PURPOSE Although pain is a frequently reported symptom among individuals with cancer, there is limited information on the impact of pain on employment or financial outcomes. This study used nationally representative data to examine the role of pain levels on employment and financial outcomes. METHODS We used data from the 2016-2017 Medical Expenditure Panel Survey Experiences with Cancer Survivorship Supplement to identify 1,213 adults diagnosed with cancer. Multivariable logistic regression analyses were used to examine association of pain levels and self-reported employment and financial outcomes. RESULTS Approximately 43% of adults with a cancer history reported no pain, 29% mild pain, 18% moderate pain, and 10% severe pain over the past 7 days. Compared with those reporting no pain, individuals reporting any pain had significantly increased likelihood of adverse employment outcomes including early retirement, feeling less productive, and staying at a job because of concerns about losing insurance. Individuals with any pain (compared with no pain) also had significantly increased likelihood of adverse financial outcomes including borrowing money or going into debt, inability to cover medical costs, and worrying about paying medical bills. For both employment and financial outcomes, there were dose-response relationships, with worse outcomes generally associated with greater pain levels. CONCLUSION Pain is frequently associated with adverse employment and financial outcomes among cancer survivors, and greater pain is associated with worse outcomes. Better assessment of pain severity among survivors and implementation of strategies to assist with employment and financial objectives may be important steps to enhance patient-centered care.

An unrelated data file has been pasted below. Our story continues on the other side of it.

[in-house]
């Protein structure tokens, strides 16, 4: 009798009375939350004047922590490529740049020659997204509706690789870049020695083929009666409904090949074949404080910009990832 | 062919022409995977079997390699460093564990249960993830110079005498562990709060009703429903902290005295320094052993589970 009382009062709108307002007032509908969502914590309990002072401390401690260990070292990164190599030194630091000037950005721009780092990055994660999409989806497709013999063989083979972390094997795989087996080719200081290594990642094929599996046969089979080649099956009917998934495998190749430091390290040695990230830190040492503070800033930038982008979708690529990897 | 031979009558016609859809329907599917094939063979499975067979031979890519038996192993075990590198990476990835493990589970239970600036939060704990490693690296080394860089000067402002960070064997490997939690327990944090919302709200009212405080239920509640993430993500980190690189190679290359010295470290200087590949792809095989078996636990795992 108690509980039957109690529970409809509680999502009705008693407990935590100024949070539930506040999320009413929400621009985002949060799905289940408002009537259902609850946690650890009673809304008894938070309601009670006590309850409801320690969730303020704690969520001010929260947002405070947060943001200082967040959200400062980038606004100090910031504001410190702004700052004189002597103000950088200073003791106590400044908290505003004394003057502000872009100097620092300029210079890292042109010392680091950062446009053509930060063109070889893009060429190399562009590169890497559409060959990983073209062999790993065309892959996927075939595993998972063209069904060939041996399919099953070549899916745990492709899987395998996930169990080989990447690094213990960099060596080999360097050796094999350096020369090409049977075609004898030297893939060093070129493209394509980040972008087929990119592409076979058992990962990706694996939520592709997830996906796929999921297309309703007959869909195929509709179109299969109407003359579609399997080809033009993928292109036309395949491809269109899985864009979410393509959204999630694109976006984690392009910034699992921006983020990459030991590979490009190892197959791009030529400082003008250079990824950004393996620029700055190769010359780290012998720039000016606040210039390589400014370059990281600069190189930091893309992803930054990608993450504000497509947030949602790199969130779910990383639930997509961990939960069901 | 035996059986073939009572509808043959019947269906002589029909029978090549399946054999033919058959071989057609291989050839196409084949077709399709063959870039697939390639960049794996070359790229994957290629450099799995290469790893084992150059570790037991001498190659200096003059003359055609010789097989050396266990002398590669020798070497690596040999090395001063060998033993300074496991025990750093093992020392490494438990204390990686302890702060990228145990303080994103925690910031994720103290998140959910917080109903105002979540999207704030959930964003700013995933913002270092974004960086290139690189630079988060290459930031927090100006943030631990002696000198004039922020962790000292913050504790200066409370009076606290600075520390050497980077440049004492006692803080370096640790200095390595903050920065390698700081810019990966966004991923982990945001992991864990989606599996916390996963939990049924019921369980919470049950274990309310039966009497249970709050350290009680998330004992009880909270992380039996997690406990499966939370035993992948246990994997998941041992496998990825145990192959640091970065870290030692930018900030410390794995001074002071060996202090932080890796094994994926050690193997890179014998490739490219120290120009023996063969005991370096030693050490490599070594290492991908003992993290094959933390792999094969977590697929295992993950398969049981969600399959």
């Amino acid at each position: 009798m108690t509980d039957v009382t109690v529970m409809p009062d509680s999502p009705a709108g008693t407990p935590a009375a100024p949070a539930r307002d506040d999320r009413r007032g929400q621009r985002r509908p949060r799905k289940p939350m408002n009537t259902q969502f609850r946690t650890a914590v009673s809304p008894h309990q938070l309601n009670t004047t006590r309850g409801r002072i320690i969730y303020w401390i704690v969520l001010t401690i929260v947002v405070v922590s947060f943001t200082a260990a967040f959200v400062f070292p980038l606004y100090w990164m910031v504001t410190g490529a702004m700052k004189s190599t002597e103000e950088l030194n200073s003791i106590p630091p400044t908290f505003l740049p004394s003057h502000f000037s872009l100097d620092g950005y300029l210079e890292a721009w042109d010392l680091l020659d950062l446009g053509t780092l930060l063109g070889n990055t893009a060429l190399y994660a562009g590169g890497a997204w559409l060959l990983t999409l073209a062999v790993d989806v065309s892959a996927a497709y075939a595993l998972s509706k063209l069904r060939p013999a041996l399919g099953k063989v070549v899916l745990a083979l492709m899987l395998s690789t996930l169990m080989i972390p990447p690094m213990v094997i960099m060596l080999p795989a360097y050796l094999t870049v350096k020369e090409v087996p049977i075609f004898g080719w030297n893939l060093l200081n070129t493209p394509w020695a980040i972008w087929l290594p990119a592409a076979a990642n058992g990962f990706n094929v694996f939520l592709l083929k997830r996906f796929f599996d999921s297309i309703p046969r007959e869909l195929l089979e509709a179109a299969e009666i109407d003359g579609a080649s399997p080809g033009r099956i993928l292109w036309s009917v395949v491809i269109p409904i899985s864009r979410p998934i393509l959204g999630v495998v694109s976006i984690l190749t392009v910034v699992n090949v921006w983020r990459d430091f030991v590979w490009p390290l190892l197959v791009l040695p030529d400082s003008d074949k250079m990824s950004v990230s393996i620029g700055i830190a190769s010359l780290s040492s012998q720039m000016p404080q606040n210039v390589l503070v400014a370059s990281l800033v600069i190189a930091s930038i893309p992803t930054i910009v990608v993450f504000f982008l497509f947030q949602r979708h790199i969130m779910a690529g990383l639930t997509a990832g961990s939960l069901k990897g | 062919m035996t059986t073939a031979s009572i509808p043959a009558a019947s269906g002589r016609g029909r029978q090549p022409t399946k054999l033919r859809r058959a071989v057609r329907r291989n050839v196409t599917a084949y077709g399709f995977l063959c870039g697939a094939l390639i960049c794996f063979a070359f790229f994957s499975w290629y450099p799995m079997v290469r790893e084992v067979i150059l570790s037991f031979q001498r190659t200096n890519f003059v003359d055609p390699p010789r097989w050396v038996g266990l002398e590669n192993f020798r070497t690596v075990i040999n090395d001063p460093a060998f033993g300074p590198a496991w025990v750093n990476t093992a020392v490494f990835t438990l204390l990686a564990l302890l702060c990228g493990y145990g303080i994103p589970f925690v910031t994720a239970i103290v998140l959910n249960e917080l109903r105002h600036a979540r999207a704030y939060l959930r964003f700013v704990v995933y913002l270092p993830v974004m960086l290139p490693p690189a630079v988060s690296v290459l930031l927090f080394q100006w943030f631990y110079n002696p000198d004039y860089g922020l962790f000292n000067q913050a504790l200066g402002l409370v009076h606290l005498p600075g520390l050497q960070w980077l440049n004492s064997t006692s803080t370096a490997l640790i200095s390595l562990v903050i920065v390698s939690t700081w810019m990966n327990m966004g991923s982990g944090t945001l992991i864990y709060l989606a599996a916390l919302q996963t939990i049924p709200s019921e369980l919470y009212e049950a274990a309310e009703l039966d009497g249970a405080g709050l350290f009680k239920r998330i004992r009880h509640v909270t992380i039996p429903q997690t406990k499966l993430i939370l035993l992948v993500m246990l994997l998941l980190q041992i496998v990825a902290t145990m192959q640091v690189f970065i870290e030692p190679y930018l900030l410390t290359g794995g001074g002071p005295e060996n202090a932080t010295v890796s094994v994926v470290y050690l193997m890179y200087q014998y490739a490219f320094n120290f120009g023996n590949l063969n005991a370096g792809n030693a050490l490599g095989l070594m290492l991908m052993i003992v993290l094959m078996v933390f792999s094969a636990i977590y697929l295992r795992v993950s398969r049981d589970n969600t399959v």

ASJC Scopus subject areas
- Cancer Research